1. Loneliness


Even though INFPs are introverted and recharge by being alone with their thoughts, they still greatly desire meaningful relationships. INFPs want relationships that are formed on authenticity, trust, and mutual passion and shared interests. This is why an INFP is often dissatisfied with broad, shallow relationships. They are the people who can feel lonely even among numerous acquaintances. It can be hard for them to find like-minded individuals to connect with since they are such a small percentage of the population (only 2%). Many INFPs mentioned a fear of dying alone, never finding a significant relationship, or never feeling understood by others.

  1. Phone Calls

    While INFPs enjoy listening to others and forming connections, they often feel anxious when they receive unexpected phone calls. They often mentioned feeling nervous about having to make phone calls, answer the phone, the doorbell, or engage in social interaction with people they aren’t very close to.

  1. Zombies

    I don’t know that this one needs much explanation. Zombies are just plain scary.

  1. Disease

Along with a fear of disease, many INFPs mentioned a fear of germs, paralysis, or physical helplessness.

“I think my Ne (Extraverted Intuition) goes a little psycho sometimes in respect to physical symptoms. I may not really believe that something is wrong with me, but I start thinking of all the possibilities of what could be wrong and I can freak myself out.”
– Derek, an INFP

  1. Becoming Evil

    As I mentioned before, INFPs have a very strong internal moral compass. Living in accordance with their values is of the utmost importance to them. Finding out that they have been adhering to corrupt rules, laws, or ideals is something that can make them feel very anxious.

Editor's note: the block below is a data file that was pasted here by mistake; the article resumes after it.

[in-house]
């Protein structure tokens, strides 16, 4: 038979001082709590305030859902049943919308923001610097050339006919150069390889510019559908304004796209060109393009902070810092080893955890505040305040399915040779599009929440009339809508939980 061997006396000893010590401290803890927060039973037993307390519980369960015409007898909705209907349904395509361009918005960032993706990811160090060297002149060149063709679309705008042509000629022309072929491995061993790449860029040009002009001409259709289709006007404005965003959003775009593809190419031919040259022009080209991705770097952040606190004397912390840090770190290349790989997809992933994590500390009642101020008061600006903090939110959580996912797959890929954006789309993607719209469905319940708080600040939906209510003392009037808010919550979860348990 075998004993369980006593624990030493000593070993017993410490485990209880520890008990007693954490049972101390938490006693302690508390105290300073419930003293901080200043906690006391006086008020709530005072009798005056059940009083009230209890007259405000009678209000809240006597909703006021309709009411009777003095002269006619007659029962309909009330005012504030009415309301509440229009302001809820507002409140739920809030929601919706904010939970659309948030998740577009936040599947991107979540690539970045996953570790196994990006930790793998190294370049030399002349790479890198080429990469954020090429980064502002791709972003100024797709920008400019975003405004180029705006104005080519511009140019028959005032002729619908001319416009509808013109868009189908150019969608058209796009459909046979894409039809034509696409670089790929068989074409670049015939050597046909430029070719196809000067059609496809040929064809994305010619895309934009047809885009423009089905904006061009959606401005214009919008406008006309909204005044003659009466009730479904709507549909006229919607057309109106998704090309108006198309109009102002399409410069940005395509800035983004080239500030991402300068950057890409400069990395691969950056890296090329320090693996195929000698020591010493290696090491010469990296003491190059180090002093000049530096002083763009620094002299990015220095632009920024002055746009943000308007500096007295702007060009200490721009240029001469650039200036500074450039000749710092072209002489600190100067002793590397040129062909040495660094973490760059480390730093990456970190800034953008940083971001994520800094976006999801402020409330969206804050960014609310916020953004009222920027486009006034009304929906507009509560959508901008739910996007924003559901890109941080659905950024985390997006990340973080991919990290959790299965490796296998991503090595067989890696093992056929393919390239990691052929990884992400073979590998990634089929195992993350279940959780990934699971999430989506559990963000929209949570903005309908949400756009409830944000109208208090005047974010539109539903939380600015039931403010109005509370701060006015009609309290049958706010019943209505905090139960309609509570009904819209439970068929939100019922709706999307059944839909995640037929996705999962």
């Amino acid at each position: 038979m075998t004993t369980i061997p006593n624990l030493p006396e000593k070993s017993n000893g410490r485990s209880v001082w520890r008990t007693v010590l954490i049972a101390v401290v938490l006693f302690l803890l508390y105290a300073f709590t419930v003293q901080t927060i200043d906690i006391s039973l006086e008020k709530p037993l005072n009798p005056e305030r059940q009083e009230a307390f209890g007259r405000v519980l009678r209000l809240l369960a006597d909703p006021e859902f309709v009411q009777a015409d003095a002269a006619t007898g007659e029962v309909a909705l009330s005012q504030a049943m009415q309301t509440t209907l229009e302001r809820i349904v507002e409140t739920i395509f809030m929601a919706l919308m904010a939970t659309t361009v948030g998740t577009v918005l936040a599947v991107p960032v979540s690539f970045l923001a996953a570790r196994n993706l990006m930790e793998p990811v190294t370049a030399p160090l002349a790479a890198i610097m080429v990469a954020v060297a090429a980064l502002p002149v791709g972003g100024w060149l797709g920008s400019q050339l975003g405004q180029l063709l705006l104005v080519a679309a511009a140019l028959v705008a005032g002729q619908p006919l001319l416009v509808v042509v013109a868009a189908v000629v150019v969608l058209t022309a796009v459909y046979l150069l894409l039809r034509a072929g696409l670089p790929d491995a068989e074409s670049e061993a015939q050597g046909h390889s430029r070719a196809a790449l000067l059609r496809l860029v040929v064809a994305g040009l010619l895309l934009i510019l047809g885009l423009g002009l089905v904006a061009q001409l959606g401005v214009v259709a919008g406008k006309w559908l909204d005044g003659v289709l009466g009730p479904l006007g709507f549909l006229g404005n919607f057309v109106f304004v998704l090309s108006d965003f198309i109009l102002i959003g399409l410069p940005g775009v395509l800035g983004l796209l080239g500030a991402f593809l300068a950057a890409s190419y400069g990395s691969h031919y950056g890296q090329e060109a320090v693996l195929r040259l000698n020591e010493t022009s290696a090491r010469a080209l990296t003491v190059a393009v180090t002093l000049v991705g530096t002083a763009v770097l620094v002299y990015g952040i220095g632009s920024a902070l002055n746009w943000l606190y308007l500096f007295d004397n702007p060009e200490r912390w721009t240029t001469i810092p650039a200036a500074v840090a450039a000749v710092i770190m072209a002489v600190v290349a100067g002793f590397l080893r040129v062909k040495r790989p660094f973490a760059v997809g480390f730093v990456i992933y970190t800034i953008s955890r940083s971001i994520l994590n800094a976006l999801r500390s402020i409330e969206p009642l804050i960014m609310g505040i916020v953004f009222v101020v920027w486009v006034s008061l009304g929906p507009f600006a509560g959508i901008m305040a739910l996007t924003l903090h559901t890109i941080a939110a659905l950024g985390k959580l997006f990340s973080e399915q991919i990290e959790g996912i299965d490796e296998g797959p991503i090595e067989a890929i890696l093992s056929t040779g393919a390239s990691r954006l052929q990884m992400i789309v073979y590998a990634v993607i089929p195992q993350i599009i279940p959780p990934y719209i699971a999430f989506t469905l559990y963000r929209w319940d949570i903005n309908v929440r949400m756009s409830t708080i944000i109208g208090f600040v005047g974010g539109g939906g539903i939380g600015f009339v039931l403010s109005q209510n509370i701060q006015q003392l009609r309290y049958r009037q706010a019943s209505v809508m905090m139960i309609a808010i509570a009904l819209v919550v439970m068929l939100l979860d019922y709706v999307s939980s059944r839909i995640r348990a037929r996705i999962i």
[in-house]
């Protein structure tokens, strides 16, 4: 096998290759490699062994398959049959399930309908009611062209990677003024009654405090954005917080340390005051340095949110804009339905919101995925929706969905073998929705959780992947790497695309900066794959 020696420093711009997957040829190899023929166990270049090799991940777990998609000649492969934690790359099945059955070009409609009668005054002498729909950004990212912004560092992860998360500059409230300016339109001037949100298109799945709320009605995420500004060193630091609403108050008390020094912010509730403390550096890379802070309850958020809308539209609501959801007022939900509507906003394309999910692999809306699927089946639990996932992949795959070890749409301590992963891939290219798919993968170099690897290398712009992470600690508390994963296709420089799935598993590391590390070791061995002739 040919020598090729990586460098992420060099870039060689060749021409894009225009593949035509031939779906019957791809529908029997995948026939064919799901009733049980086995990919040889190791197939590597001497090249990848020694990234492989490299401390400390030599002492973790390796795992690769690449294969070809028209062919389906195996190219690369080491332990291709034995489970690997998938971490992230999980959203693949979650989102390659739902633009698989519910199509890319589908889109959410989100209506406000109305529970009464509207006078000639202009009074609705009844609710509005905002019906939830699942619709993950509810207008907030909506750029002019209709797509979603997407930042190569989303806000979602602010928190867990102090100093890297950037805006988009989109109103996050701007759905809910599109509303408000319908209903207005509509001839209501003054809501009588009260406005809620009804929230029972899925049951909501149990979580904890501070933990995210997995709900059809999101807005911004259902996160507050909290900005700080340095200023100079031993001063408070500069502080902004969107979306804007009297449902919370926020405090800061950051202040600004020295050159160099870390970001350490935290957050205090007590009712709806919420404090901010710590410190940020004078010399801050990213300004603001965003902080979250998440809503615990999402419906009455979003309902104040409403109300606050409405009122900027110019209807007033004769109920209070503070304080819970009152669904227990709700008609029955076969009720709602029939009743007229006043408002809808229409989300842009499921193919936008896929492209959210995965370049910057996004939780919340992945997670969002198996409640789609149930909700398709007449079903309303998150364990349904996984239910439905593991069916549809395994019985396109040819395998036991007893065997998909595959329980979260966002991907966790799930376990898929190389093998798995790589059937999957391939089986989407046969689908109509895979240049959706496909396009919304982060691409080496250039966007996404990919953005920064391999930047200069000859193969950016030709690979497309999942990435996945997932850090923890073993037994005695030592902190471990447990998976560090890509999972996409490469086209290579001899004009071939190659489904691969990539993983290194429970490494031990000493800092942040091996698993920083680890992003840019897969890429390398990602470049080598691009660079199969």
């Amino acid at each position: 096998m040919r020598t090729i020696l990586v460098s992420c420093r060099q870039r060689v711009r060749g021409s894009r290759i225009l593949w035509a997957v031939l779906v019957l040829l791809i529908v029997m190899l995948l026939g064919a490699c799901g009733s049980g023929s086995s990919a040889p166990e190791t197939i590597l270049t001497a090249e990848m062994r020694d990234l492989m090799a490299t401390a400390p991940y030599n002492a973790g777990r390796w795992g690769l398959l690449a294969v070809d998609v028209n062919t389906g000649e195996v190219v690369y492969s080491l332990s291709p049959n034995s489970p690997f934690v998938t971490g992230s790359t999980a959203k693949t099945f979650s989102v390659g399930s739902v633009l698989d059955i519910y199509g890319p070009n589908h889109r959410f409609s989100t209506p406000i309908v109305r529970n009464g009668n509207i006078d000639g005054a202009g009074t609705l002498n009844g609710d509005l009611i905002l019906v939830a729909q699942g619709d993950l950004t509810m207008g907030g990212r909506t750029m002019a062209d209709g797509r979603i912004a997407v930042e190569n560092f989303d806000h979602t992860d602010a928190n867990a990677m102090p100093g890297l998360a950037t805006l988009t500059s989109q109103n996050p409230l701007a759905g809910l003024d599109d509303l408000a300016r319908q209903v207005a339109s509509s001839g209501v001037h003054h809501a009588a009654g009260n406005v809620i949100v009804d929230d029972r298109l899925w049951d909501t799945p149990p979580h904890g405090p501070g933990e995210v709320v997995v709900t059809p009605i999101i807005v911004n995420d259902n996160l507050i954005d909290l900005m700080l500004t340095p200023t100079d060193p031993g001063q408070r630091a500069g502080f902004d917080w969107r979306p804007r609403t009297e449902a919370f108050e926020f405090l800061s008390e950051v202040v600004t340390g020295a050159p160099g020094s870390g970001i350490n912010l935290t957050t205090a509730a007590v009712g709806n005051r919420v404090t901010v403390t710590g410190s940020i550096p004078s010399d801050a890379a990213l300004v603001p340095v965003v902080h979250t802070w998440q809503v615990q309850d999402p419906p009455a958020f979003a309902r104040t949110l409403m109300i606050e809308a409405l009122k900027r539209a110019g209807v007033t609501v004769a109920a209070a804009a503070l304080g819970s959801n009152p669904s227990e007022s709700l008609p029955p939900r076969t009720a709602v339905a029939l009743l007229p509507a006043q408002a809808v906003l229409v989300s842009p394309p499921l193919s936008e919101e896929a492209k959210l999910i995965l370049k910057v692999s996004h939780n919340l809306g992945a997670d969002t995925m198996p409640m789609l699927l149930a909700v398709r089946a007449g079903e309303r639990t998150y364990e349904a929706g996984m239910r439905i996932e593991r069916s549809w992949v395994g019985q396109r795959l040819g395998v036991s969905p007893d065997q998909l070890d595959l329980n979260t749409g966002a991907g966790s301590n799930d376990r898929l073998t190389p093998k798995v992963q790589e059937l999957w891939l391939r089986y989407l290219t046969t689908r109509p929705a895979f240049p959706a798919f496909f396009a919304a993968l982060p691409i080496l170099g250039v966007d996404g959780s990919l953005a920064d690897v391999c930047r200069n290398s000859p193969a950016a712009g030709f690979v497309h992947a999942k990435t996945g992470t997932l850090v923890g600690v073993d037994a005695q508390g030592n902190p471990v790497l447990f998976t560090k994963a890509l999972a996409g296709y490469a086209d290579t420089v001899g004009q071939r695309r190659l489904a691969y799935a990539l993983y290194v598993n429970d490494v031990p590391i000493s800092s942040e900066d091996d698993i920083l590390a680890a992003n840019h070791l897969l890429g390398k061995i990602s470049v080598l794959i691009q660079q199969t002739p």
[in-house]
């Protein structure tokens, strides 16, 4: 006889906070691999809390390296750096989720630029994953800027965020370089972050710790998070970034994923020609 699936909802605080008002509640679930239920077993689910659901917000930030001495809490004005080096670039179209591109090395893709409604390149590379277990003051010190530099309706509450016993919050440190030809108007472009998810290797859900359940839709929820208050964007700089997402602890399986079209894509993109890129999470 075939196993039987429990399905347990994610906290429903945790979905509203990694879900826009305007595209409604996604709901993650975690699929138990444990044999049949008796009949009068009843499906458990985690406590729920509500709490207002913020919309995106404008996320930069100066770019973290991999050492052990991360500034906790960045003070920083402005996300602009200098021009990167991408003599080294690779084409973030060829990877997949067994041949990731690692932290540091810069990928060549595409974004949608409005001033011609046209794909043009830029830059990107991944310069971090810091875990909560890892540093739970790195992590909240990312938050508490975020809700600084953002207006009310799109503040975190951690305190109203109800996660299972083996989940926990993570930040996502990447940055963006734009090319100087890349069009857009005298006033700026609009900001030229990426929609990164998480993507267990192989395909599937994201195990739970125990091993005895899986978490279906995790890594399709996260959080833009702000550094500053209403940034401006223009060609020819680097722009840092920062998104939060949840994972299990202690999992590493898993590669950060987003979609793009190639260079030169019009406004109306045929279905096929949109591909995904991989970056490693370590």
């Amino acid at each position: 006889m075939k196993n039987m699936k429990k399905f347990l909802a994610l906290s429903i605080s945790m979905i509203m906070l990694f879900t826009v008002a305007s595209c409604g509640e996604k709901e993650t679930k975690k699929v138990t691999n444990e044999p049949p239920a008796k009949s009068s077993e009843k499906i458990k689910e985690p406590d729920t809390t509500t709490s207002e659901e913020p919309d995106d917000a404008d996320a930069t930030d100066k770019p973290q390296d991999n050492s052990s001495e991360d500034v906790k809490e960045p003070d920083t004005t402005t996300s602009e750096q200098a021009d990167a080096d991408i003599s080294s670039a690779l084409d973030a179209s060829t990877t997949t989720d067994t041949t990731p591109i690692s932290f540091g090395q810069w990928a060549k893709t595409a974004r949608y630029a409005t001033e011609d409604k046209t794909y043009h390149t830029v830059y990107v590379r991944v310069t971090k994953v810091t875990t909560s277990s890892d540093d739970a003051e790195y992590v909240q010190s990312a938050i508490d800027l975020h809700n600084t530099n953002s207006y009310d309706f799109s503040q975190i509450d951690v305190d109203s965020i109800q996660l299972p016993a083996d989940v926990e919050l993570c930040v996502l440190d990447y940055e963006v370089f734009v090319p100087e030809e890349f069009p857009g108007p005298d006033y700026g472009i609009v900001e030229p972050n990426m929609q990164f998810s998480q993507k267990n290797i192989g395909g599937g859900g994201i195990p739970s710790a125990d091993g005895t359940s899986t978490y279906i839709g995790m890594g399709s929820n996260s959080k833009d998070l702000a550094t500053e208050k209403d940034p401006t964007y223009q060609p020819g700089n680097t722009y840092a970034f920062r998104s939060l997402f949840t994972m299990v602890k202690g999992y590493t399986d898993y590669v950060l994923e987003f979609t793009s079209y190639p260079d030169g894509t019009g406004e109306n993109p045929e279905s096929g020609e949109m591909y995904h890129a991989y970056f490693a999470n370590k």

“I’m afraid of succumbing to my own self-destruction or developing a warped sense of idealism and not realizing it’s corrupt until it’s too late.”
– Andrea, an INFP

  1. The State of the World


Many INFPs mentioned fearing the current or potential state of the world. War, genocide, greed, environmental collapse; all these things were brought up numerous times. INFPs see the world as having a vast potential for goodness, beauty, and ingenuity. They are often angered and depressed when they see headlines in the news about more corruption, lies, destruction, and persecution.

The INFP and Stress

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What Do You Think?

Are you an INFP with an opinion on this post? Do you relate to these fears or feel like sharing your experience? Let me know in the comments!

Find out more about your personality type in our eBooks, Discovering You: Unlocking the Power of Personality Type,  The INFJ – Understanding the Mystic, and The INFP – Understanding the Dreamer. You can also connect with me via Facebook, Instagram, or Twitter!


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Discover the ten things that deeply scare INFPs. #MBTI #Personality #INFP

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Susan Storm is a certified MBTI® practitioner and lover of all things psychology-related. She is the mom of five beautiful children and loves using her knowledge of personality type to understand them and others better! Follow her on Facebook, Twitter, or Pinterest to learn more about type!

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  1. Thats very accurate I have very existential fears and thoughts about die alone, even I enjoy loneliness but also hate it and fear about potential bad illness (also the fear to go to a doctor to check what’s wrong) etc.. but the worst is I’m going that way cuz I know I’m doing it wrong and i do nothing to change myself.

  2. Some of them are really accurate.One if my biggest fears is fear of rejection of friends who are close to my heart leaving especially cos its really hard to connect with people that when i do i sometimes have high expectations and hope its forever.

    1. I am exactly that way, too. About rejection. And I always think I may could possibly die … when I’m sick … and everything hurts at about a “9” 😉